The next issue concerns the judge's refusal to permit testimony about S____'s "hanging all over a gentleman friend." The testimony was not excluded on the authority of the rape shield statute, presumably because it was not testimony about sexual activity--though that depends on how the term, which the Illinois rape shield law uses without defining, is interpreted. Comment, "Rape Shield Statutes: Constitutional Despite Unconstitutional Exclusions of Evidence," 1985 Wis.L.Rev. 1219, 1227-28 and n. 35. Also, the alleged incident of S____'s "hanging all over a gentlemen friend" did not occur prior to the alleged rape, but "prior" or "past" in rape shield laws is usually interpreted as prior to trial, rather than prior to the alleged rape. See United States v. Torres, 937 F.2d 1469, 1472 (9th Cir.1991), construing the federal rape shield provision, Fed.R.Evid. 412.
The evidence was not, however, such vital impeachment that its exclusion can be said to have deprived Sandoval of his constitutional rights. For the evidence of his guilt was very powerful despite the lack of direct corroboration for S____'s central testimony. Realistically, a jury called upon to decide guilt must compare the prosecution's version of the incident giving rise to the case with the defense version. Spitz v. Commissioner, 954 F.2d 1382, 1384-85 (7th Cir.1992). The defense version asked the jury to believe that S____, after an extensive bout of sexual intercourse initiated by her and only reluctantly consented to by the pacific defendant, flew into a rage, bruised herself, ran half-naked into the hallway, and successfully impersonated a rape victim to a neighbor and two policemen. Anything is possible, but this is distinctly unlikely and its plausibility would not have been decisively enhanced had it been established that S____ had exaggerated the effect of the rape when she testified that she hadn't dated since the rape.
The last issue concerning the rape shield law brings us back to the mysterious Mr. X____. An important part of S____'s testimony, it will be recalled, was that she disliked anal intercourse, found it painful, and begged Sandoval not to force her to have intercourse that way, implying that she might have consented, however reluctantly, to vaginal intercourse. He on the other hand, as we have noted, testified that she liked anal intercourse and initiated it on this and other occasions. If it could be proved that she had had and enjoyed anal intercourse with another man, never complaining about any pain, this could be thought not merely to contradict her testimony on an arguably collateral point (having to do with her sexual relations with other men) with a view to persuading the jury to disbelieve her testimony on the vital points, but to undermine her testimony that she did not consent to have anal intercourse with Sandoval on the night of the alleged rape, because pain was one of the reasons that she had offered for why she hadn't consented. The Supreme Court of Illinois in Sandoval's appeal held that the admission of X____'s evidence was barred by the rape shield law, 135 Ill.2d at 183, 142 Ill.Dec. at 145-46, 552 N.E.2d at 736-37, but that law, as we have said, cannot be allowed to prevent a defendant from putting on a defense to what is after all a very serious charge. And consent is, of course, a defense to rape.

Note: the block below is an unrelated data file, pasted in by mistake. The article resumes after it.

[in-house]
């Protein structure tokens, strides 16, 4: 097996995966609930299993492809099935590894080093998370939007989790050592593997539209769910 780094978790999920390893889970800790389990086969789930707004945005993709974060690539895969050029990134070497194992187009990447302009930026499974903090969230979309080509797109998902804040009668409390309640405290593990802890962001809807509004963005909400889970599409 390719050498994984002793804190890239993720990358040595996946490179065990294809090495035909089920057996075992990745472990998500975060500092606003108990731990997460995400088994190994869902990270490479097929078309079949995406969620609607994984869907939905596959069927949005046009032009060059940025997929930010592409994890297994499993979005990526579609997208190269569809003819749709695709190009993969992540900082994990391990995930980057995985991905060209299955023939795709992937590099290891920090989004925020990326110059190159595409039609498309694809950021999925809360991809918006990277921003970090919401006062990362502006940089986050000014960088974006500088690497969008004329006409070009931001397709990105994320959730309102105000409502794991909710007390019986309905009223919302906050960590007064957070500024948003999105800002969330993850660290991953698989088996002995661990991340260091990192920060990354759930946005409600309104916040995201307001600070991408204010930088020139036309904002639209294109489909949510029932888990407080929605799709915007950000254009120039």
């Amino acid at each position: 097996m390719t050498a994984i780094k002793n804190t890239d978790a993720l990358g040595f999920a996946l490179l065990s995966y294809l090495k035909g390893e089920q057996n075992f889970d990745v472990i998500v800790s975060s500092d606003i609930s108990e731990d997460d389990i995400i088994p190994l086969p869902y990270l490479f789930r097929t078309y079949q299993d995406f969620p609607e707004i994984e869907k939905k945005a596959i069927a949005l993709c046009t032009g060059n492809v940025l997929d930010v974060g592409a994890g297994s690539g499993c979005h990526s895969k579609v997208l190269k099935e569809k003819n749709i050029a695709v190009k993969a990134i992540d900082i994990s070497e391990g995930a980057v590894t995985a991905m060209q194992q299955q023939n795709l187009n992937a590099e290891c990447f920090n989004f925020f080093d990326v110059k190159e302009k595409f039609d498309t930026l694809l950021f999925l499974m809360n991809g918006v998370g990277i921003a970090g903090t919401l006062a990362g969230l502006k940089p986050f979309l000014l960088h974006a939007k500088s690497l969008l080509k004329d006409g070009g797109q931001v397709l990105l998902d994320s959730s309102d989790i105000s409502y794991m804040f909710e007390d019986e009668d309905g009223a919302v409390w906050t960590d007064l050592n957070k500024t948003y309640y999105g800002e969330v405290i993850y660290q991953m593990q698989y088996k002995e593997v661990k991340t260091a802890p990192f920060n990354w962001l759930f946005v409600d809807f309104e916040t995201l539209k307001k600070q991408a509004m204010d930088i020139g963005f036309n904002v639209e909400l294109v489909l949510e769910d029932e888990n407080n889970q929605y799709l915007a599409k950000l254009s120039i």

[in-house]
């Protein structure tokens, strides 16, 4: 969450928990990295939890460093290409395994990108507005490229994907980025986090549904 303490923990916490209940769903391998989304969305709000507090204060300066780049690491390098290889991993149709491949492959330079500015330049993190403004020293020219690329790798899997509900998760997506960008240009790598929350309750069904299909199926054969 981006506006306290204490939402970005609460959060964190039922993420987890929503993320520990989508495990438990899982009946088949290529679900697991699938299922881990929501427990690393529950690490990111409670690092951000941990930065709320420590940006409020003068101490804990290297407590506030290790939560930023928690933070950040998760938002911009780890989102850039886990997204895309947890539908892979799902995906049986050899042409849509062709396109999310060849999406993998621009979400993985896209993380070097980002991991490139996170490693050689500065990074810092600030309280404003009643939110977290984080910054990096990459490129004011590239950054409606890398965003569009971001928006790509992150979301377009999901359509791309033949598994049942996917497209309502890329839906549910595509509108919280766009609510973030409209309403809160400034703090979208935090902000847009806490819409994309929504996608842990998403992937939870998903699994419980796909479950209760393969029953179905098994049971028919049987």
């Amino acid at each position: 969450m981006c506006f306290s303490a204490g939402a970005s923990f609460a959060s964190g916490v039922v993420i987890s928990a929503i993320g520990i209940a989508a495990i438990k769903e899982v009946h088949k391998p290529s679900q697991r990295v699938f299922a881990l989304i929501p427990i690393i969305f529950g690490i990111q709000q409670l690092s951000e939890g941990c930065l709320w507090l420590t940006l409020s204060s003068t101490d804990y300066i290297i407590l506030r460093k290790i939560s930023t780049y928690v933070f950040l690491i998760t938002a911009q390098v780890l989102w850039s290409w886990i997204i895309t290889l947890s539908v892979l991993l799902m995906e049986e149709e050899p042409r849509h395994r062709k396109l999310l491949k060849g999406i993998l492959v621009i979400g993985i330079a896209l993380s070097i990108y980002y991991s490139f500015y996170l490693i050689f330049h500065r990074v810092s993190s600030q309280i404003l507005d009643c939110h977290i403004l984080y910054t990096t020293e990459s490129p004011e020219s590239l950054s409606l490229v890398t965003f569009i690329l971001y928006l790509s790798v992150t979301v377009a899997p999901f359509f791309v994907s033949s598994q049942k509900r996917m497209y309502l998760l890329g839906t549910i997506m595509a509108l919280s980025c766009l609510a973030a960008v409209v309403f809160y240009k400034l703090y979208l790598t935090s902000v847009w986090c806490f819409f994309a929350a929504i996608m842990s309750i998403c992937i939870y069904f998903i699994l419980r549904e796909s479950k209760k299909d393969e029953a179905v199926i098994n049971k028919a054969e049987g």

But we do not understand defense counsel to have wanted to put on his witness waiting in the hallway for the purpose of impeaching S____'s testimony that she did not consent to have anal intercourse with Sandoval. So far as appears, Sandoval's counsel would not have procured the witness had it not been for S____'s testimony about never having had anal intercourse with anyone else. He wanted the witness solely in order to contradict a body of testimony that the judge erased by his curative instruction. But if this is wrong and Sandoval wanted the witness also or instead in order to contradict S____'s testimony about consent, still we do not think its exclusion violated Sandoval's constitutional rights. Sexual intercourse, whether vaginal or otherwise, is not uniformly pleasurable or painful. The fact that S____ had had pleasurable anal intercourse with another man on another occasion would not show that she would have enjoyed having it with Sandoval on an occasion when he was enraged with her and wanted by penetrating her anally to humiliate and, quite possibly, physically hurt her. Indeed, by that logic rape shield laws would be unconstitutional to the core because their central aim is to prevent the drawing of an inference of consent from previous consensual intercourse with other men. This case is a little more difficult because the victim's testimony was that she had found anal intercourse unpleasant with Sandoval when they were living together. This implies that she disliked the practice, an implication in tension with her having voluntarily engaged in it with another man--though of course we often consent to do things we don't much like or even actively dislike.